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Conversation between Alex and Stephen (prev top next)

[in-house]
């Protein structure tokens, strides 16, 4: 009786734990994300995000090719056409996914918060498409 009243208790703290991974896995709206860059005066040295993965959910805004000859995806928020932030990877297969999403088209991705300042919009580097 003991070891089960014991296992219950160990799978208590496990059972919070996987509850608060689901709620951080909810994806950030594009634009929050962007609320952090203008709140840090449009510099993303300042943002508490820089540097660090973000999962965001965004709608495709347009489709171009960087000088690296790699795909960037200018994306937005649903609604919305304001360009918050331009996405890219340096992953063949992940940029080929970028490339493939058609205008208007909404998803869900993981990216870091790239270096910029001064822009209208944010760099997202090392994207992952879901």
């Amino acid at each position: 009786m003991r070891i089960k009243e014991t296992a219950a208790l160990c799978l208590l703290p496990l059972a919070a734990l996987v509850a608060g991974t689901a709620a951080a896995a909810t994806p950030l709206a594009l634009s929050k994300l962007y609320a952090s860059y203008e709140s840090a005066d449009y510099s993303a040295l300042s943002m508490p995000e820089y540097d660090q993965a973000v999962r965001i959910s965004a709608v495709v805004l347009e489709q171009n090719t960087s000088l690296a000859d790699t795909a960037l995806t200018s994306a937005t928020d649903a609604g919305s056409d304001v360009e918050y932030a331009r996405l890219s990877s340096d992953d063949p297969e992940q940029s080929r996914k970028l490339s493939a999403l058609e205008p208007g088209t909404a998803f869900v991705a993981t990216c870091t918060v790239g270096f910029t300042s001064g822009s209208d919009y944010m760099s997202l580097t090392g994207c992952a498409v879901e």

An interesting visualization issue is: how do you visualize expectation?  If you are expecting something to happen, is it appropriate for a visualization to represent that expectation somehow?  When we're listening to something new, our expectations change a lot as we listen, because we predict what we're going to hear based on what we're familiar with.  When we listen to something we're familiar with, we expect to hear what we've heard before.  When there's a surprise in a piece of music, like a phrase that stops suddenly when you're expecting the final chord of a resolving cadence, we may be able to both expect it and know that it is a surprise.  Can a visualization depict "there's a surprise coming" --- for example by showing both what (customarily) ought to happen and contrasting it with what is actually going to happen?  Here's a moment-by-moment description of what happens when I listen to a rhythm that has various types of surprise in it:



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